Conflict simulation, peacebuilding, and development

Daily Archives: 20/01/2023

Simulation & Gaming (February 2023)

Simulation & Gaming 54, 1 (February 2023) has just been published.


  • When do games end? 
    • Marlies P. Schijven and Toshiko Kikkawa

Research Articles

  • DESSRT: A Novel Framework for Empirical Red Teaming at Scale 
    • Brandon Behlendorf and Gary Ackerman
  • How Online Gaming Could Enhance Your Career Prospects 
    • Anna-Stiina Wallinheimo, Anesa Hosein, David Barrie, Andrey Chernyavskiy, Irina Agafonova, and Peter Williams
  • Students as policymakers and policy advocates: Role-playing evidence-based health policies 
    • Sama’a Hamed AlMubarak
  • Guidelines of Serious Game Design for Promoting Reframing 
    • Lanlan Gao, Rupert Ward, and Carlo Fabricatore

Short Research Article

  • Digital Gaming Trends of Middle-Aged and Older Adults: A Sample from Turkey 
    • İlmiye Seçer and Elif Öykü Us

Simulations Read to Use

  • A Playful Approach to Household Sustainability: Results From a Pilot Study on Resource Consumption
    • Datu Buyung Agusdinata, Heide Lukosch, Muhammad Hanif, and David Watkins
  • Med Sim Studio: An Open-Access Simulation Platform for Running and Sharing Dynamic Display of Patient Data in Package Scenarios 
    • Adam Blumenberg and David Kessle

Gaming climate change

Here are two recent items on (war)gaming climate change that may be of interest.

First this:

More than 30 individuals participated in a Climate Change Wargame co-hosted by the Center for Excellence in Disaster Management and Humanitarian Assistance and the Office of the Under Secretary of Defense for Policy Arctic and Global Resilience team. The wargame, “Ho’okele Mua” or “Navigating the Future,” was designed by The Center for Naval Analyses to address various scenarios in which the U.S. Indo-Pacific Command can best prepare for strategic and operational climate change impacts in the region.

Several images from the game can be seen at DIVIDS. UPDATE: As Aaron Danis points out, there’s also a press release for the event here.

Second, there’s this recent GUWS talk by Ed McGrady:

Climate change games are often a welcome break from our natural focus on games of war and destruction. However they present significant challenges to the aspiring designer. These challenges can be divided into those of mechanics, science, and culture. But, wait, a lot of these challenges may not be what you expect! The challenge with mechanics is being able to represent in the game everything you need to represent in order to allow the players to address climate issues. It’s a lot. The challenge with science is not that you do not have it, rather its the large abundance of science you do have, your ability to distill it down into something manageable, and the need to get disparate climate change experts to agree on something. Finally, the culture of climate change advocacy, politics, and processes does have a huge impact on your ability to design the game. But not because of climate deniers, rather the culture of the climate science and response community can itself present challenges. This can even extend to your own workforce. All of these challenges can be overcome, but for those of us seeking to build simulation games, vice “toy” or “educational” games, these challenges can present a big barrier to successful climate change game design. This talk will discuss each of these issues, from the perspective of someone who has had to address them, and overcome them (sometimes surrender to them), in multiple climate simulation games. When possible I will offer solutions, at least solutions I have found useful.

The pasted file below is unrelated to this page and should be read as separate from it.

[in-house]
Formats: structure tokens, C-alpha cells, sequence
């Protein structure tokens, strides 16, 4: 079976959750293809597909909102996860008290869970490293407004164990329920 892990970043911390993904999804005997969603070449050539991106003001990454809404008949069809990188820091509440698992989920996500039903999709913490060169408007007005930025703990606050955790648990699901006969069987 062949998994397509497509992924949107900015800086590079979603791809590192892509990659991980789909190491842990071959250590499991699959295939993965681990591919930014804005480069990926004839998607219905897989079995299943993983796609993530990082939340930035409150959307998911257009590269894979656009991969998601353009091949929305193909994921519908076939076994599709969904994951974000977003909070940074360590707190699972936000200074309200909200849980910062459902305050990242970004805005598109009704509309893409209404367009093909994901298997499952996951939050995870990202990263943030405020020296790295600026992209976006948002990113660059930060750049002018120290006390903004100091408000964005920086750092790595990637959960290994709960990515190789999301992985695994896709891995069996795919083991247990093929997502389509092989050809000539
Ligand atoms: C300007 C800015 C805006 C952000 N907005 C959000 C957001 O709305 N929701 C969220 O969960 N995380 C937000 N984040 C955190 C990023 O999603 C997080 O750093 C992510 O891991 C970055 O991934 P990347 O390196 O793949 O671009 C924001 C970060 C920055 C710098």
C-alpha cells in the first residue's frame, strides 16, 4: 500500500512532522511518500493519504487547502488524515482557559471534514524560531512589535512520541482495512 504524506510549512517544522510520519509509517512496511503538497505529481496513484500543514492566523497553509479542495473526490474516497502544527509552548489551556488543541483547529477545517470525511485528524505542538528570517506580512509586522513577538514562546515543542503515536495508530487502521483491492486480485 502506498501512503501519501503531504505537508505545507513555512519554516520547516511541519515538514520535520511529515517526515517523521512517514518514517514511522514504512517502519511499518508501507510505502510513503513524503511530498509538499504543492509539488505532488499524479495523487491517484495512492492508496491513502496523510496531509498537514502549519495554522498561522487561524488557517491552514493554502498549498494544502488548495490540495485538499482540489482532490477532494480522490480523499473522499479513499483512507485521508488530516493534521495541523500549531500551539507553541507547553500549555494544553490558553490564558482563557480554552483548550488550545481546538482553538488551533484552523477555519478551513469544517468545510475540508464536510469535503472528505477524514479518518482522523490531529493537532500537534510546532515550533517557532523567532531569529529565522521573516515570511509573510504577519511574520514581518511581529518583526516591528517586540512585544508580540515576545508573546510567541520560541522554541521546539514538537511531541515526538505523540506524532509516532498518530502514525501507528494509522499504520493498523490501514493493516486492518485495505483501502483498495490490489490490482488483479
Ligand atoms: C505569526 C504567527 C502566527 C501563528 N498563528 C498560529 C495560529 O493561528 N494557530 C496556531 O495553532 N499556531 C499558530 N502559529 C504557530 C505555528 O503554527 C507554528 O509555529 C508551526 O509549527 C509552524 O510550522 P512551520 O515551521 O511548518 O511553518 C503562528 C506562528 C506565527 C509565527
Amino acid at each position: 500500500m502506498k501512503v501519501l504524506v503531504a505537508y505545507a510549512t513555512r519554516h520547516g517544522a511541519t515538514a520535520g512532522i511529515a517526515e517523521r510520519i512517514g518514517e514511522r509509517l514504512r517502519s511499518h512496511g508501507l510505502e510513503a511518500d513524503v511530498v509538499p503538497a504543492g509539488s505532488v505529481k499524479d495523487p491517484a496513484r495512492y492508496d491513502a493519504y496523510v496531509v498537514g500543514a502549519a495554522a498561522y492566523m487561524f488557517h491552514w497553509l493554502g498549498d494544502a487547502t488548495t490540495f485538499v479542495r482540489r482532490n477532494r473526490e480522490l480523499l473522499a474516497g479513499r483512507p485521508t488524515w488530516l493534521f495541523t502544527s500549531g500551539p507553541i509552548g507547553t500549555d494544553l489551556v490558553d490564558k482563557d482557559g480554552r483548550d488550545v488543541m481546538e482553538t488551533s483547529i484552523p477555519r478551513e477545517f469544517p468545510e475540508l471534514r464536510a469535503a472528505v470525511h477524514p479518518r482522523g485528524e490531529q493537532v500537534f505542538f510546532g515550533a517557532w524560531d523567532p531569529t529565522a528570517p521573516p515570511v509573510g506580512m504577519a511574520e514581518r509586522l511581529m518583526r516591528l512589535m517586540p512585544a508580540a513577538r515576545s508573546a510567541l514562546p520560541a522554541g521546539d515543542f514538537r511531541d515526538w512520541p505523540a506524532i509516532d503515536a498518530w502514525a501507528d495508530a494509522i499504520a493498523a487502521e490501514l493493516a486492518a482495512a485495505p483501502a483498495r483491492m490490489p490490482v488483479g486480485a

Of course, the Georgetown Wargaming Society has sponsored and is sponsoring many, many wargaming talks of interest, so you should check out their website.

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